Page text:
Wilson Sergio Venturini - Obituary

venturiniOn 15th July, 2010 Professor Wilson Sergio Venturini passed away at the age of 61. He was a man with exceptional qualities; an excellent husband, father and grandfather.  Professor Venturini was born in Jaú, São Paulo state, Brazil on 15th August 1948 and, as well as his family, leaves behind a huge number of friends and admirers. Among his qualities one may emphasize his enthusiasm for research, generosity in promoting people and scientific originality.

Professor Venturini graduated in Civil Engineering at the 'Escola de Engenharia de São Carlos da Universidade de São Paulo' where he also obtained his master degree in Structural Engineering. He developed his research, teaching and other activities at the same Institution.

He pursued his PhD studies at the University of Southampton in 1982 under the guidance of Professor Carlos Alberto Brebbia. He went on to develop high quality research and taught countless students. He was a Visiting Researcher at many universities, including the 'Universita di Roma La Sapienza' in 1989, the 'Politécnico di Milano' in 1993, the 'Ecole Normale Superieure' in 1996 and the 'Université Pierre et Marie Curie'. He supervised 30 masters degrees, 32 doctoral degrees, published 3 books, 13 book chapters, 56 journal papers and 221 conference papers.

In addition to these research and teaching activities, Professor Venturini occupied key positions in the University and research supporting agencies. He was Department Head at the School of Engineering, Sao Carlos, Engineering Coordinator at both CAPES (Brazilian Federal Agency for the Promotion of Higher Education) and at FAPESP (State of São Paulo research Foundation) and was a member of the CNPq (National Council for Scientific and Technological Development) Awards Panel.

Wherever he went, he made friends, who are all missing him today.

A few words by Carlos A. Brebbia

Wilson Venturini was one of the brightest PhD students I had the pleasure of supervising when I was at Southampton University.  He became a good friend of mine and a steady supporter of our Wessex Institute of Technology.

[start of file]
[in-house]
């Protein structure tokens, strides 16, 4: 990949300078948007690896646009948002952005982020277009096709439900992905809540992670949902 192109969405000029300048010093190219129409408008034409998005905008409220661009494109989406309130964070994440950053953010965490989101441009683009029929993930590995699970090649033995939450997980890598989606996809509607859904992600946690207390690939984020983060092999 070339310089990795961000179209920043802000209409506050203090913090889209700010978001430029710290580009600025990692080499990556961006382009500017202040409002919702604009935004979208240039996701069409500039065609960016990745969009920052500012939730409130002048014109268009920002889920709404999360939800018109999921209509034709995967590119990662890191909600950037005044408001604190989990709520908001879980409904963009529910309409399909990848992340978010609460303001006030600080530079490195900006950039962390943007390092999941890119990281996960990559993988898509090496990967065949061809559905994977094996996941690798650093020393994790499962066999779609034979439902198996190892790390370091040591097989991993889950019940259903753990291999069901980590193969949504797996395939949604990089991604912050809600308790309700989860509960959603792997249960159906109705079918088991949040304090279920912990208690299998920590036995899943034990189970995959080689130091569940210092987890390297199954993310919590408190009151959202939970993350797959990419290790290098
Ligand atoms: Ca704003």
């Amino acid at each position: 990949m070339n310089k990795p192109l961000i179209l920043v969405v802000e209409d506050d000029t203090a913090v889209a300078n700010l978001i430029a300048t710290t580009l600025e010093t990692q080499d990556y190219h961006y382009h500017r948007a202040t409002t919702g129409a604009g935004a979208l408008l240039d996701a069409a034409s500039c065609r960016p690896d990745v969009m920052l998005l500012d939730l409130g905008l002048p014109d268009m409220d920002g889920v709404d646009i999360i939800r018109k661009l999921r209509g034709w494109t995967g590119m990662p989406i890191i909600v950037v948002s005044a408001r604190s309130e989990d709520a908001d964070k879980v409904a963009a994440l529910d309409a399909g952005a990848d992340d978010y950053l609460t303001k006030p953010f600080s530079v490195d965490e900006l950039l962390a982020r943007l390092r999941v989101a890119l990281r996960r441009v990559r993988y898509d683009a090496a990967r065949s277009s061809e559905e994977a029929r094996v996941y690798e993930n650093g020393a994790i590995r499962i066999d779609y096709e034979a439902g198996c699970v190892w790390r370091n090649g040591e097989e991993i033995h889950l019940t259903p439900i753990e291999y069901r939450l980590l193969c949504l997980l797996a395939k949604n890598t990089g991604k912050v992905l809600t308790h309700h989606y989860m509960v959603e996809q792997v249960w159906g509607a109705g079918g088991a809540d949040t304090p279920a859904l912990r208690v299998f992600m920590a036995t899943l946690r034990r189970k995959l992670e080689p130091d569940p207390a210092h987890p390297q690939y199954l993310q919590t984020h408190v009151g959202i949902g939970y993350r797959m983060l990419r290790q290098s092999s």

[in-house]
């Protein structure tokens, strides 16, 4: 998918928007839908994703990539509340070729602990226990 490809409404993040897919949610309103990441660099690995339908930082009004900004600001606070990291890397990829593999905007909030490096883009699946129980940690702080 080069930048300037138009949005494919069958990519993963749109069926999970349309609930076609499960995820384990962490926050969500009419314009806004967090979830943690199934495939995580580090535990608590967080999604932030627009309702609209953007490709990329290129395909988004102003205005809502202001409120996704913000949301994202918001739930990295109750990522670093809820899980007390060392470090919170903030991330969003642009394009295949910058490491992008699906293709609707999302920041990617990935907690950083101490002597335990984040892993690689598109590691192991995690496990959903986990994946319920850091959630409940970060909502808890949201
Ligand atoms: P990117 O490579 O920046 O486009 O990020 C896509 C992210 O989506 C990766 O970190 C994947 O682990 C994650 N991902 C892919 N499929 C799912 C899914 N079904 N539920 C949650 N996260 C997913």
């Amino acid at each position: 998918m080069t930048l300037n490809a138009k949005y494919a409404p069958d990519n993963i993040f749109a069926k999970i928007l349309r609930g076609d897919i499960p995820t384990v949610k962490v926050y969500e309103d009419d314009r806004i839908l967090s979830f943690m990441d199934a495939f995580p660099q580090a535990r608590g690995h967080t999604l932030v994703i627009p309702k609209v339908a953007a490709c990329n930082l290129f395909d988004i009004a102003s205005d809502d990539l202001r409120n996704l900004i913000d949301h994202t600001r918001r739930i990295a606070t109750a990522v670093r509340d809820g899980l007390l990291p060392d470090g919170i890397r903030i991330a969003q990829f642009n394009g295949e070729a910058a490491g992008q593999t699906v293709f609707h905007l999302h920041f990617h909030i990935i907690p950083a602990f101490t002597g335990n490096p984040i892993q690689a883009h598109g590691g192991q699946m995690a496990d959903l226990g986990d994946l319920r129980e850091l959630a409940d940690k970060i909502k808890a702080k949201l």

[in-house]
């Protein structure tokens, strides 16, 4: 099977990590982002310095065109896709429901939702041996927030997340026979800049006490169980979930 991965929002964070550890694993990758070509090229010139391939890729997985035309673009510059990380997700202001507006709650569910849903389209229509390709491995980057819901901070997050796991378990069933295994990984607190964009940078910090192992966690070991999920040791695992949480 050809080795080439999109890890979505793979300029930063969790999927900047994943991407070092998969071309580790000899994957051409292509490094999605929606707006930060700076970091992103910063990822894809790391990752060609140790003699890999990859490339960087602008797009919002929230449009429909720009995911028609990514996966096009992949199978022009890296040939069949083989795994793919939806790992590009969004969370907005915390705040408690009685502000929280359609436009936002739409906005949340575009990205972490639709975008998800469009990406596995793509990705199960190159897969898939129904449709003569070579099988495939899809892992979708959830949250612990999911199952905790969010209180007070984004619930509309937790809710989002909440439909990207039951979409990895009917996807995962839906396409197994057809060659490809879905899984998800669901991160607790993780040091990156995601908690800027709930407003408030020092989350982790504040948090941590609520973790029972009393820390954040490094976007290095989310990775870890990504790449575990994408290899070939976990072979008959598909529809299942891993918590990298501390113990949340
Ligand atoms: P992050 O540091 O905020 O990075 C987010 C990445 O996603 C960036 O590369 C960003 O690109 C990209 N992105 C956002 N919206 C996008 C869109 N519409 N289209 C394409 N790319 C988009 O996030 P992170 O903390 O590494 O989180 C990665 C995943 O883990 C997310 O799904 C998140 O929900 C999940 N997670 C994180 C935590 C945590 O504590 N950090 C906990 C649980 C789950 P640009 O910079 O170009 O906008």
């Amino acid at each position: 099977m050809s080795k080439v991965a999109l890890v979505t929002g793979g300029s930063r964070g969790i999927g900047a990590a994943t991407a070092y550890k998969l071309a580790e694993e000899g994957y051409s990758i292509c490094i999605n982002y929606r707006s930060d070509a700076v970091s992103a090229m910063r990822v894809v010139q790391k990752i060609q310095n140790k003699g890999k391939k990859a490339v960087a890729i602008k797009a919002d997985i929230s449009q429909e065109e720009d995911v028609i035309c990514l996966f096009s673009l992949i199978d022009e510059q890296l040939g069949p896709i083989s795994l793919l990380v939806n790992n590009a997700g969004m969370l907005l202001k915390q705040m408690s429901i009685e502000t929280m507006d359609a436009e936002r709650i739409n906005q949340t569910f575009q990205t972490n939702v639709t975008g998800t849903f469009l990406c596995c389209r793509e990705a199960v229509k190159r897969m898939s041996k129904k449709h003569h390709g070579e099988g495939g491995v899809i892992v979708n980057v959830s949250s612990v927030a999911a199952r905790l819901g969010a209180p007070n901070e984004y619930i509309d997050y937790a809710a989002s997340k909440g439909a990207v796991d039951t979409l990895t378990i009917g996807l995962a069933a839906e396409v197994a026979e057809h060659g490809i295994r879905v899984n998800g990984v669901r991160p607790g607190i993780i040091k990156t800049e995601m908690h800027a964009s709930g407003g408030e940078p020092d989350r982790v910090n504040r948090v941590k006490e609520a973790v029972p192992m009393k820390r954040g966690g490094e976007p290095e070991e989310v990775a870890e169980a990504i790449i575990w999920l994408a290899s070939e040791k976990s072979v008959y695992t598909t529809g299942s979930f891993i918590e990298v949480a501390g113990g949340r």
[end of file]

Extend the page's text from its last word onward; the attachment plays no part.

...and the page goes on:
My first contact with Brazilian academics was when I was on a leave of absence at the School of Engineering at São Carlos, which Wilson served with great distinction for the whole of his academic and research life.

Wilson was one of the first group of Brazilian students who, after joining our Southampton research group, helped to create their own School upon returning to their country.  This School is now well established and Brazil has become one of the most prominent countries in the field of Boundary Element research.

He also served for a long time as a member of the International Journal of Engineering Analysis with Boundary Elements.  He was always prompt and accurate with his reviews and contributed many papers to the Journal.  His presence will also be missed as a Member of the International Scientific Advisory Committee of the annual Boundary Elements conference, where he was always welcome.  His warm personality and excellence in research made him one of the most popular members of our group.

Wilson’s work endures in the many young people he has helped to train in the field of boundary elements.  He was an excellent teacher as well as being a good friend to all of them.

His contribution to engineering sciences will keep his name alive for many years among his friends and colleagues throughout the world, who will miss him greatly.

Carlos A. Brebbia